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Copper Nickel - October 2012

  • Issue Number: Volume 18
  • Published Date: October 2012
  • Publication Cycle: Biannual

Copper Nickel states on the submission page that the journal publishes no more than 2% of the submissions it receives. After careful study of its October edition, I can easily perceive the appeal: the value proposition of this particular journal exceeds the usual draws—presentation, print and polish. The journal is intelligent in a bold way, showcasing surrealist efforts in at least three of the prose included, and I cage the statistic in “at least,” because the classification “surreal” has been thoroughly extended by popular vernacular: sometimes an exotic dragon making a holographic appearance truly tests the limits of the term. (See Leslie Rakowicz’s short story “Celia,” for an illustration of same.)

Anne Valente’s short story “Dear Amelia” neatly complements Sarah Gerkensmeyer’s short story “My Husband’s House” in unexpected ways. Valente’s story concerns a development of a community of outsiders against a second-person narration of Amelia Earhart’s voyages. Her exposition is clean with all objects clear:

Our mothers evaded explanation. They left truth to hearsay. We’d heard all our lives about a tribe of Maine Black bears, a vicious clan hiding deep inside the woods. Part human, part ursine. Born of the same strands of American legend as the Jersey Devil, as Blackbeard’s ghost upon the shore.

The story is busy on several levels—the reader is curious as to what the symbolism represents, on how the frame of Earhart is ultimately positioned, on whether the intellectual drive is feminist in totality or if one is asked to peel back a separate layer, to find a deeper meaning in the wasteland of social abandonment. I like that the speaker oscillates between the third and second person and the way that the perspective itself permutes without losing the connection to the ideas and the plot development.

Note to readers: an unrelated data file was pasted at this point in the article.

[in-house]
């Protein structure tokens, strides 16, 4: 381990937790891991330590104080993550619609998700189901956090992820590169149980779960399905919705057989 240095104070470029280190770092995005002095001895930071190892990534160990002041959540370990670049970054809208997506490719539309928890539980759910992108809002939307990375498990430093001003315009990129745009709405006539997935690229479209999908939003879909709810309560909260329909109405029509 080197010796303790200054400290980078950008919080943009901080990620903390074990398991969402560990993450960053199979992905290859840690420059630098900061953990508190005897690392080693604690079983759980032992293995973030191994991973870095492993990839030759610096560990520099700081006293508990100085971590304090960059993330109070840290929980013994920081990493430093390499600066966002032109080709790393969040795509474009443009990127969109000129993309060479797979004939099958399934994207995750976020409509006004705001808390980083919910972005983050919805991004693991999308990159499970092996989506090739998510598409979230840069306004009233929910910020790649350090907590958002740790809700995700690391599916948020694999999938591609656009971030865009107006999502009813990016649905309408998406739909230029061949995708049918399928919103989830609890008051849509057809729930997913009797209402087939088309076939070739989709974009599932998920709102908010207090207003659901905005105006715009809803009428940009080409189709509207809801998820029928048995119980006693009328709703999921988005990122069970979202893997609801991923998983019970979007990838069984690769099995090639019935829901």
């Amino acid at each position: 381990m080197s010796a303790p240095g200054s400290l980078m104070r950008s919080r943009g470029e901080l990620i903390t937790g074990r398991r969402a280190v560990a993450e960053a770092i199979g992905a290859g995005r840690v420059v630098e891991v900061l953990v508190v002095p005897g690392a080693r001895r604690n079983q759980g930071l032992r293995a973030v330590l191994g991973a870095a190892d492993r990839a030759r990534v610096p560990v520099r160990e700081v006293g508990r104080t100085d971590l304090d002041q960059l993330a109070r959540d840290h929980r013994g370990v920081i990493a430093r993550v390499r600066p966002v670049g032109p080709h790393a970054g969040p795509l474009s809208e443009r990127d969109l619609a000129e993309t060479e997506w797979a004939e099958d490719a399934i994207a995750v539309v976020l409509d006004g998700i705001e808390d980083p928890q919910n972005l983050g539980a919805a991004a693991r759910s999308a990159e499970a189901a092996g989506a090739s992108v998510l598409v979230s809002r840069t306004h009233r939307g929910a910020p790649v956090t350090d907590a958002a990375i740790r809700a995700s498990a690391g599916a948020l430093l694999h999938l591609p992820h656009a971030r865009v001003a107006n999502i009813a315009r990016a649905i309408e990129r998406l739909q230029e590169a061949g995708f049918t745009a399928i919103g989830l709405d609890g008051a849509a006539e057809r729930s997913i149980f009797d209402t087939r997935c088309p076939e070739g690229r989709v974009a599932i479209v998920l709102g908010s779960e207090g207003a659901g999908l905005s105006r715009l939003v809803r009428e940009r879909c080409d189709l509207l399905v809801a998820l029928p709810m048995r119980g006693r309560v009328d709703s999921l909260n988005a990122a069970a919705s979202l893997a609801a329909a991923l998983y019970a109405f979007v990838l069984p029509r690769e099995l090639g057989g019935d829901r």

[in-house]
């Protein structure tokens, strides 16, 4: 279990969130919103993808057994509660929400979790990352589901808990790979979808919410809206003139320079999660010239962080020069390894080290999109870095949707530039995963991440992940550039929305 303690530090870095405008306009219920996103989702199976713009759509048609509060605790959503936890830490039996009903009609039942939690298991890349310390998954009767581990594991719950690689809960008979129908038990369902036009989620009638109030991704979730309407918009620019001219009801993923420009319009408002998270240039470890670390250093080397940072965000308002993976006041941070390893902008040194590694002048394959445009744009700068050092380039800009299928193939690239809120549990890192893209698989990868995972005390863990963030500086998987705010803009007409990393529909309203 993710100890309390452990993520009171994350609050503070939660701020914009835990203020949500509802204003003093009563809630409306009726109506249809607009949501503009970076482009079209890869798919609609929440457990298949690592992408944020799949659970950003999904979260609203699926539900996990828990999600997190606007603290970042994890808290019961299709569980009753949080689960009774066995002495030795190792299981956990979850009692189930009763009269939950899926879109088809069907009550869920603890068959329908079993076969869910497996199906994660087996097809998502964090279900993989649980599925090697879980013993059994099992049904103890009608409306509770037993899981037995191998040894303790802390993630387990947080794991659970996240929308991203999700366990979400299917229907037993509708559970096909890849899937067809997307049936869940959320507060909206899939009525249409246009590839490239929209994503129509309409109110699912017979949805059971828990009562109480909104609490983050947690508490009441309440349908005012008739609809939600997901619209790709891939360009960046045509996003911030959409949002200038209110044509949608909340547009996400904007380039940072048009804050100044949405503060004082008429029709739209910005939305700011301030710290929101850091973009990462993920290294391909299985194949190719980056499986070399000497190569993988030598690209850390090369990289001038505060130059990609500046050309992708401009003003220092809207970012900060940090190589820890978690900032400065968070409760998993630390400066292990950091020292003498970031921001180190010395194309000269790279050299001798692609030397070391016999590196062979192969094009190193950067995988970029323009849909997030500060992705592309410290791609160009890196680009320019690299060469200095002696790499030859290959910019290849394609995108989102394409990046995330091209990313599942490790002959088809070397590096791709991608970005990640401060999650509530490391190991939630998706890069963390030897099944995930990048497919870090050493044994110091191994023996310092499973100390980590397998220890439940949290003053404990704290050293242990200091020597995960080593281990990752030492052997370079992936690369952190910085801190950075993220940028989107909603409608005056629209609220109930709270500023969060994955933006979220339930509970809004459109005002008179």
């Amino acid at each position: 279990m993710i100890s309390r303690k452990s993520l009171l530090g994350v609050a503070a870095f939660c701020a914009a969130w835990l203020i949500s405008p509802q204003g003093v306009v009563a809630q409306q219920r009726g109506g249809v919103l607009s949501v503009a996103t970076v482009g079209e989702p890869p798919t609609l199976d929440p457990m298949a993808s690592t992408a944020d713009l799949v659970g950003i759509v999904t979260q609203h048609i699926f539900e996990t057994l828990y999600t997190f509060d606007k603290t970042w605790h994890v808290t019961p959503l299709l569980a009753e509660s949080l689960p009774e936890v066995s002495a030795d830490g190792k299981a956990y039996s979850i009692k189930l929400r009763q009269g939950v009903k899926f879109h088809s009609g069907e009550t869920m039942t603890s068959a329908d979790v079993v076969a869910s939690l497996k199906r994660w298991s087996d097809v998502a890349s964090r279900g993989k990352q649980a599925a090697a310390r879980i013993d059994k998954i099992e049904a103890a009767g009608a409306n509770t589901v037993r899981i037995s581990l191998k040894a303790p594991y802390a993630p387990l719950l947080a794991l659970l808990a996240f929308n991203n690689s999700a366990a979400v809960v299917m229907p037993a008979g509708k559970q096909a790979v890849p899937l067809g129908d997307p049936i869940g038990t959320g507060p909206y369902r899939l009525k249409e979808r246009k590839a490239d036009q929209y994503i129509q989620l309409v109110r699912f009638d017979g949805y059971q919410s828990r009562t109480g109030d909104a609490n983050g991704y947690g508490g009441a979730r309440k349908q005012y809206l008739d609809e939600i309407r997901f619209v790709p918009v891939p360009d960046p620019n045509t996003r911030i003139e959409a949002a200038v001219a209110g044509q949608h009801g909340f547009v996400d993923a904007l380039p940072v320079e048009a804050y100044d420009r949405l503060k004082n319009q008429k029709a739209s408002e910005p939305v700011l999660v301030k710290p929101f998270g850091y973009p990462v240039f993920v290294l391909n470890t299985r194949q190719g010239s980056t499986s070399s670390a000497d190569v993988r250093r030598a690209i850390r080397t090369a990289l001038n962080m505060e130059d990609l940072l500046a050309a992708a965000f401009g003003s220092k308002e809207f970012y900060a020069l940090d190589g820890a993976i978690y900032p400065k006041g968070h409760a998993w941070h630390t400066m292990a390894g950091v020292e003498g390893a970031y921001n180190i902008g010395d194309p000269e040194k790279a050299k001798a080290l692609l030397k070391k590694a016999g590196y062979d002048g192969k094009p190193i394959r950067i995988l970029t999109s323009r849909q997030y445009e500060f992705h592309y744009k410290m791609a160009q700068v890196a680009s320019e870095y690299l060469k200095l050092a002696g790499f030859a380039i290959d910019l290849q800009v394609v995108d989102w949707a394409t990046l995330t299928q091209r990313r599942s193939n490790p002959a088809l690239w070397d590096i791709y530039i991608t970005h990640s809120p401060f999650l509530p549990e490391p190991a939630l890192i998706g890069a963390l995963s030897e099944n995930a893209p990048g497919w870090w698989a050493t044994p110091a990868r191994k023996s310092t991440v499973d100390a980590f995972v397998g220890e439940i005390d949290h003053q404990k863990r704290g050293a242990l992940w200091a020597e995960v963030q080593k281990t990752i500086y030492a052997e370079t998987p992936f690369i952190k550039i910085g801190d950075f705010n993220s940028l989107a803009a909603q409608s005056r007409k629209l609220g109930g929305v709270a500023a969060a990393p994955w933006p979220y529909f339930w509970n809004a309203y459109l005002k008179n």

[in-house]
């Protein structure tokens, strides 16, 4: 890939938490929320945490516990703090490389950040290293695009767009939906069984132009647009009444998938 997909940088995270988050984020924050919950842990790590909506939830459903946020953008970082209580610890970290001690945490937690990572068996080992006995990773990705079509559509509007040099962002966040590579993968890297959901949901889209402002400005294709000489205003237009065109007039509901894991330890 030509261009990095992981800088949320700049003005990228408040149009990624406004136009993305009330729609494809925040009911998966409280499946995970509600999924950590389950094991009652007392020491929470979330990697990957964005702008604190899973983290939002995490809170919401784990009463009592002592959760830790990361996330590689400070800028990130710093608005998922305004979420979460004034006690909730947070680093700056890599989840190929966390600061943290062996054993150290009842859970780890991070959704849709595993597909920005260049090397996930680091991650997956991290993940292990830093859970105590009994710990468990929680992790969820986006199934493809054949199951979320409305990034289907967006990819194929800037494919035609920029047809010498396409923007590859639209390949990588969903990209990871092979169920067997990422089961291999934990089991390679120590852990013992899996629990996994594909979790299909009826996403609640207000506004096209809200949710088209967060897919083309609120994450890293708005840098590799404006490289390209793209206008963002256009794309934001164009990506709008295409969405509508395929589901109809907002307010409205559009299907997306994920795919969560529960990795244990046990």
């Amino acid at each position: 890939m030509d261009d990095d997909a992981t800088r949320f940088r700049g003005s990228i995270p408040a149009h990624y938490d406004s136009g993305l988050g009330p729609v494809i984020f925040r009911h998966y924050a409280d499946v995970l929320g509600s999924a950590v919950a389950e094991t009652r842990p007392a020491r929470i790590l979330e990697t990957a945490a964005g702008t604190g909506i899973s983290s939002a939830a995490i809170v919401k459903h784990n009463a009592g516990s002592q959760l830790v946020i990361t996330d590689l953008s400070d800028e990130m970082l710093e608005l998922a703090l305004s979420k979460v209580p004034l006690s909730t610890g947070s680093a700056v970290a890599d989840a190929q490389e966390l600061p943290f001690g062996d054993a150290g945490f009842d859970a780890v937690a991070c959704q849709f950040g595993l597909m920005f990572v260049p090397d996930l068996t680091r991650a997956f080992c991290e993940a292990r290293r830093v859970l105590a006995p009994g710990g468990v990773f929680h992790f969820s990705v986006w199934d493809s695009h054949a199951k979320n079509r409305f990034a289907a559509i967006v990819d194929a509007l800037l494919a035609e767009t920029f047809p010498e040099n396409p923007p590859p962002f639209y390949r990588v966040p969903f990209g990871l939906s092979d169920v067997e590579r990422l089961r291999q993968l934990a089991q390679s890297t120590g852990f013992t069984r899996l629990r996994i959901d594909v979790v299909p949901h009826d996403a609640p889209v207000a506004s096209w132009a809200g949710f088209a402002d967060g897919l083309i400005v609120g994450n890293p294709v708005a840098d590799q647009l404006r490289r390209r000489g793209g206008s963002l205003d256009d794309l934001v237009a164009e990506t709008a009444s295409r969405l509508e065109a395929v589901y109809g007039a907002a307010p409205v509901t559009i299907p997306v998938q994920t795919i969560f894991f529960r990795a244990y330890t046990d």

Gerkensmeyer’s story is also alive with nature; she weaves a complex tale of love, abuse, and loss in the throes of a twisted Ohio river. A young woman explores a sequestered fishing community and marries into it. Her husband disappears. And reappears. And the language is rich enough that the specific realities are masked—very much like real life, where the truths of our perception twist with enough stimuli.

While Gerkensmeyer’s storyline isn’t a direct parallel to Valente’s in terms of subject matter, both stories reach toward other ways of expressing vivid emotion in a way that the form and function are successfully married. In one sentence for Valente’s story, the fortunes and courage of a flight innovator are a framework for the maturation of identity. In one sentence for Gerkensmeyer’s story, a clandestine river community and culture is a slippery, piscine pier for a woman’s marital loss. Surely we can abstract the story and extract the narrative clinically just as surely we can lose everything. Pop cultural imaginings (Harry Potter, Twilight, American Gods) aren’t the only ways we can dream big. In Copper Nickel, these courageous writers have dared to resurrect strong stylistic innovations in the literary sphere.

Adam Sturtevant’s “The Pretenders” and Bradford Tice’s “Skin” both address classical themes with engaging twists. I liked an outsider’s look at depression; Sturtevant takes a simple story of a new mother who cannot feed her infant and frames it from the point of view of an actor who faces a new role as brother and uncle at considerable professional cost. In masterful strokes, Tice takes a simple story of a loss of a pet and a love affair and frames it from the point of view of a young man who the reader suspects to be very vulnerable because of the failure to marry his lover. And yet, again as I abstract these stories into suggestions of plot, I miss the brilliance of the narration, the pull of the stories that forces me to consider every word. These writers are economical with language, but their worlds are rife with possibilities.

The poets in this issue of Copper Nickel are diverse in voice, but each poet achieves an elegant intelligence that you might find mirrored in the prose. While I do not feel obliged to reach beyond my own level of academic preparation (one certainly can), I don’t lose anything in simply reveling in the mastery of language and interpreting the strength of feeling through a basic lens. I want a poem I can read on a city bus, something to carry with me through the rain. And while these are smart poems, they do not exclude the reader, in any way, shape, or form.

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Review Posted on January 14, 2013

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